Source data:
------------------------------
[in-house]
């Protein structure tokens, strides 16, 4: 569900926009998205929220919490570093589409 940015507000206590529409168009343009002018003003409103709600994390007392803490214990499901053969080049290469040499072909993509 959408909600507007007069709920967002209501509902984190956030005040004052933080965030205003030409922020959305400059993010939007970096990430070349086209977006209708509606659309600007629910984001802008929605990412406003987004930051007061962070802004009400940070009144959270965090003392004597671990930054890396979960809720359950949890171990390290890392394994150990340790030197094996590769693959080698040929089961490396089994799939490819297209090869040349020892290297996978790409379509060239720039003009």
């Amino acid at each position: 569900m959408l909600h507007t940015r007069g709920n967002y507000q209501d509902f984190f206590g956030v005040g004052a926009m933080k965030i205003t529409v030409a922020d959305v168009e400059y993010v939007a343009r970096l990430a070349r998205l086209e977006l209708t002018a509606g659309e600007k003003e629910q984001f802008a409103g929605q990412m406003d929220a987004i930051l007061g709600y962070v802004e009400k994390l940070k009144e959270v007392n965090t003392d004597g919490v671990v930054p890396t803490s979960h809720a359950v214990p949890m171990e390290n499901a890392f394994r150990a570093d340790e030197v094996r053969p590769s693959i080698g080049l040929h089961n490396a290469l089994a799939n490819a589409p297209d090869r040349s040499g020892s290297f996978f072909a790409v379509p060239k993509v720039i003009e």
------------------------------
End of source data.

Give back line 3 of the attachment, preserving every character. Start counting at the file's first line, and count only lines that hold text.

């Amino acid at each position: 569900m959408l909600h507007t940015r007069g709920n967002y507000q209501d509902f984190f206590g956030v005040g004052a926009m933080k965030i205003t529409v030409a922020d959305v168009e400059y993010v939007a343009r970096l990430a070349r998205l086209e977006l209708t002018a509606g659309e600007k003003e629910q984001f802008a409103g929605q990412m406003d929220a987004i930051l007061g709600y962070v802004e009400k994390l940070k009144e959270v007392n965090t003392d004597g919490v671990v930054p890396t803490s979960h809720a359950v214990p949890m171990e390290n499901a890392f394994r150990a570093d340790e030197v094996r053969p590769s693959i080698g080049l040929h089961n490396a290469l089994a799939n490819a589409p297209d090869r040349s040499g020892s290297f996978f072909a790409v379509p060239k993509v720039i003009e």